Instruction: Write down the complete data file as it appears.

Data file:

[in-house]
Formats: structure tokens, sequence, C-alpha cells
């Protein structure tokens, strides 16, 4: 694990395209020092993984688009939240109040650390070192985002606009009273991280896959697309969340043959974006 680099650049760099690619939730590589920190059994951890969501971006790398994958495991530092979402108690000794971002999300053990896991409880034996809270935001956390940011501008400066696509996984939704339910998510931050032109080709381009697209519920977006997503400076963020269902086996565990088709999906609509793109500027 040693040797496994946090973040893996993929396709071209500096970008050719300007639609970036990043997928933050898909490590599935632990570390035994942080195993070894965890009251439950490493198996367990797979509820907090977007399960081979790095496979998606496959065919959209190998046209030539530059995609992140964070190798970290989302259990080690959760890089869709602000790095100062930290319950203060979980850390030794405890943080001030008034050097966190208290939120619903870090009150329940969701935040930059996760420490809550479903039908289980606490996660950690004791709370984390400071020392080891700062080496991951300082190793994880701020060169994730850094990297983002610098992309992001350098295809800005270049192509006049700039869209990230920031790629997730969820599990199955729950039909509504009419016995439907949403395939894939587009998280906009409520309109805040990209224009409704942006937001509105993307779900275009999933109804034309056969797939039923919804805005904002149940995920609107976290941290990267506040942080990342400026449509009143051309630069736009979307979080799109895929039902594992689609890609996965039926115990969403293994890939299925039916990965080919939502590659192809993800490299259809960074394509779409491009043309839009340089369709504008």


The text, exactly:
[in-house]
Formats: structure tokens, sequence, C-alpha cells
């Protein structure tokens, strides 16, 4: 694990395209020092993984688009939240109040650390070192985002606009009273991280896959697309969340043959974006 680099650049760099690619939730590589920190059994951890969501971006790398994958495991530092979402108690000794971002999300053990896991409880034996809270935001956390940011501008400066696509996984939704339910998510931050032109080709381009697209519920977006997503400076963020269902086996565990088709999906609509793109500027 040693040797496994946090973040893996993929396709071209500096970008050719300007639609970036990043997928933050898909490590599935632990570390035994942080195993070894965890009251439950490493198996367990797979509820907090977007399960081979790095496979998606496959065919959209190998046209030539530059995609992140964070190798970290989302259990080690959760890089869709602000790095100062930290319950203060979980850390030794405890943080001030008034050097966190208290939120619903870090009150329940969701935040930059996760420490809550479903039908289980606490996660950690004791709370984390400071020392080891700062080496991951300082190793994880701020060169994730850094990297983002610098992309992001350098295809800005270049192509006049700039869209990230920031790629997730969820599990199955729950039909509504009419016995439907949403395939894939587009998280906009409520309109805040990209224009409704942006937001509105993307779900275009999933109804034309056969797939039923919804805005904002149940995920609107976290941290990267506040942080990342400026449509009143051309630069736009979307979080799109895929039902594992689609890609996965039926115990969403293994890939299925039916990965080919939502590659192809993800490299259809960074394509779409491009043309839009340089369709504008």